There are a lot of good things here, unfortunately most of the characters are undeveloped with only hints given regarding their past. The only characters really explored are the resistance fighter Tatsuya and Selia, an acquaintance of the Messiah members.
Darkside himself is almost a walking cheat code as time and time again various Persona assassins run across him only to find their attacks have no effect. Darkside only bothers to take his hands from his pockets on a couple of occasions and really he never seems worried no matter what attacks are being thrown at him. Darkside's past is only ambiguously explained, but really his character is in the movie to bring about change in others.
Through a process he calls 'renewal', he enables various characters to overcome hurdles formed when they were emotionally scarred in the past. Though for some people, this renewal simply brings about their death.
Enjoyment - 9
I personally love 90s anime and Darkside Blues is a great one. This show walks a fine line of psychological and action so there is substance to chew on mentally, or if you just wanna sit back then there's plenty of action as well. While I wouldn't call this an action anime, I don't think more than 5 minutes ever go by before the next altercation starts.
True to the manga, Darkside Blues is a little gem for the mid-90s with older looking art but it really goes well with the atmosphere of the story. There's a particular part my friend had pointed out to me during a fight scene when one of the men has a lit cigarette and as he's moving around there's a streak of red following the cigarette's movement. Sounds nerdy, I know, but it's things like that that makes good movies and anime REALLY good. If you like mysterious sexy men riding a horse-drawn carriage check this one out.
Darkside Blues was the first big project by J.C. Staff, a relatively stable anime studio nowadays. Despite their current success, it is evident that this is not the film that started it, as their production studio in 1994 was unable to do Hideyuki Kikuchi’s world any reasonable sort of artistic justice. Ontop of that, a very confused screenplay doesn’t save much of its remains, resulting in a peculiar mess of a movie.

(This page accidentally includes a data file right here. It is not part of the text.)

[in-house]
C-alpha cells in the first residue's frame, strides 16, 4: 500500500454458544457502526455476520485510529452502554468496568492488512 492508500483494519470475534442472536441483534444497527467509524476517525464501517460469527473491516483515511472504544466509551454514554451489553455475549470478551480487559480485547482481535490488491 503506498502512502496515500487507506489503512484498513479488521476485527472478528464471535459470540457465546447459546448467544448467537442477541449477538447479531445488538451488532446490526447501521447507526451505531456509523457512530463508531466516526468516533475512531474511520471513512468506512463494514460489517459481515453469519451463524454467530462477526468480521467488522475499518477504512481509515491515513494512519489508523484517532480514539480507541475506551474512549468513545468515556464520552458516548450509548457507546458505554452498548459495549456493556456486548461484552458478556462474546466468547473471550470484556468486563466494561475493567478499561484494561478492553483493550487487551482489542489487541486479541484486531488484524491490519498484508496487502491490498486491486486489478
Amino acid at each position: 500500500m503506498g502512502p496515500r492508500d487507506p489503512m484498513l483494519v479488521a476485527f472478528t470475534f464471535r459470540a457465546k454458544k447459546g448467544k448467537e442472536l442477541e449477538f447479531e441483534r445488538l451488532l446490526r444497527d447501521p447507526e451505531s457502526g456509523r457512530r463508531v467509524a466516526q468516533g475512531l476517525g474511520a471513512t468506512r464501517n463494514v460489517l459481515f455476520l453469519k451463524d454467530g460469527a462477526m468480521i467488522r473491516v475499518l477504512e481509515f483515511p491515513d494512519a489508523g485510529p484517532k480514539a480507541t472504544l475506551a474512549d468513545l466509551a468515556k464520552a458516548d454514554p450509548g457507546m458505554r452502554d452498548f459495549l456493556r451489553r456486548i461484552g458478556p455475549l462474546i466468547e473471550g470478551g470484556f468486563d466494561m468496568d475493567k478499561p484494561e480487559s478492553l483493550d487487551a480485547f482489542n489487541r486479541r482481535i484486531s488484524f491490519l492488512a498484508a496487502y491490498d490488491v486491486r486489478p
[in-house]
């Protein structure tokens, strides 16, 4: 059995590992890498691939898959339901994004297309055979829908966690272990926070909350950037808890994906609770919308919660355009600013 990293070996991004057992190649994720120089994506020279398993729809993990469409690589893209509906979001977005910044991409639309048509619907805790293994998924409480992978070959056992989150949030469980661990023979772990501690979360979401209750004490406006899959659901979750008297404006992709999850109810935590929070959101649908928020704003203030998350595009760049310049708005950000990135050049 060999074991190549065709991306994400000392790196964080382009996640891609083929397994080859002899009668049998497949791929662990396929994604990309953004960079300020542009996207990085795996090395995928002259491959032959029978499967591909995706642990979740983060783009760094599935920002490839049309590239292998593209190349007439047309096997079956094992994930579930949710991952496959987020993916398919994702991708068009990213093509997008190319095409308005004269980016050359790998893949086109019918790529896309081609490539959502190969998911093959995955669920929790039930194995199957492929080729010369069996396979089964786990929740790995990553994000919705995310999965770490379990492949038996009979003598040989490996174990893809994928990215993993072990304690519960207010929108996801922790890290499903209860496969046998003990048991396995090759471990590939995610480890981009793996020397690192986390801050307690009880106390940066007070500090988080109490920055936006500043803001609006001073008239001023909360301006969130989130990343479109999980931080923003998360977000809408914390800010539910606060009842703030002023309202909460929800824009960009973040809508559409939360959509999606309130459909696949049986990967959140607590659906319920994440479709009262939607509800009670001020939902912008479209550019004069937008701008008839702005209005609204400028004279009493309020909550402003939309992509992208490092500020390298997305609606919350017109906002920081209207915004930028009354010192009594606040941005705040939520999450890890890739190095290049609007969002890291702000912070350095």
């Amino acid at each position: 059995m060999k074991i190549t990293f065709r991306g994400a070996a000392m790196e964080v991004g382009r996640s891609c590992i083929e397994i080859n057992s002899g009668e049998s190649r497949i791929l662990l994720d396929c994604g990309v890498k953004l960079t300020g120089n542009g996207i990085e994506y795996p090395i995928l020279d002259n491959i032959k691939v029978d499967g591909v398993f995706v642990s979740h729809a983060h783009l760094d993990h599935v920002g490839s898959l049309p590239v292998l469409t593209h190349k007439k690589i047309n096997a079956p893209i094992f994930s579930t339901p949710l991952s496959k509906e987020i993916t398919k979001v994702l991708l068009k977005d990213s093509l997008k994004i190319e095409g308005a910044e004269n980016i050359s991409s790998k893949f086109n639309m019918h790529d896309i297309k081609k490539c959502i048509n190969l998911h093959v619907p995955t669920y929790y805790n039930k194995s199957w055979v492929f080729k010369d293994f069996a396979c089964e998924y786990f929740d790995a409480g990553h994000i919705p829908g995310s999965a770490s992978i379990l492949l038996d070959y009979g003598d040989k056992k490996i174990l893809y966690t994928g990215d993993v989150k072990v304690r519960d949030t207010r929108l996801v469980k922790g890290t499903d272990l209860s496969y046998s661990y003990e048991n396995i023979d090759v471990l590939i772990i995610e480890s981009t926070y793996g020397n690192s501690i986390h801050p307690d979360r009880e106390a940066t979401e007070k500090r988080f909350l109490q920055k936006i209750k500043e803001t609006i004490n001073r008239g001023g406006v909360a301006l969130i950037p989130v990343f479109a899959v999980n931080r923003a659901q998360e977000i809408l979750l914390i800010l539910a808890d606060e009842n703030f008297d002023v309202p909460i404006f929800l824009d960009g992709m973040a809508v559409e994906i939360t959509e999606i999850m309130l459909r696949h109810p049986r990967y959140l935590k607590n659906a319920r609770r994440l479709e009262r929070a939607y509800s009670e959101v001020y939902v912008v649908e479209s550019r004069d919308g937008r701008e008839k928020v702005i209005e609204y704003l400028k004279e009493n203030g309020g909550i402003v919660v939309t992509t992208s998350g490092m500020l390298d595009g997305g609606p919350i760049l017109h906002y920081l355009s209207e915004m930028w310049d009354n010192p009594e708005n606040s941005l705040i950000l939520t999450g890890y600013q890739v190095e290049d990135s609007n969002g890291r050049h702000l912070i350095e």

The setting of the film is a walled-off section of Tokyo, the only patch of land on earth that hasn’t been bought out by the big bad business with headquarters in space. A resistance
to the business tries to create a change in the system while a mysterious man in a flying horse-drawn carriage arrives in town to open up a service to look into people’s dreams. Still with me? Okay, good. This odd sci-fi synopsis is just the tip of Darkside Blues’ iceberg of unrealized themes and unfocused storylines.
The movie drops you into the world without any exposition or main protagonist to focus on, instead leaving the audience to piece together many bits of information from a plethora of sources. That may seem like arthouse praise, but a lack of incentive or investment follows when not one of the many characters are particularly interesting. While the disconnected developments of the characters gradually intertwine without effective emotional impact, it does at least build the setting better than the art could hope to depict it.
Speaking of, the animation gap that J.C. Staff conjures up isn’t something that an animation company should be proud of. Select shots of movement look perfectly Ghibli while other cheap scenes make Inferno Cop look reasonable. The background work also varies from rather impressive detail to pathetically stale renditions. The bipolar animation prevents our immersion in the film’s world, especially when Darkside Blues came out between two animated sci-fi giants like Akira and Ghost In The Shell. Consistent attention to how the setting was presented turned out amazing results in both films, while Darkside’s tighter budget doesn’t allow the possibility of competition. Outside of that arena, a middle ground ought to have been reached to portray the world with consistency, but Trigun wasn’t out yet for J.C. Staff to take notes.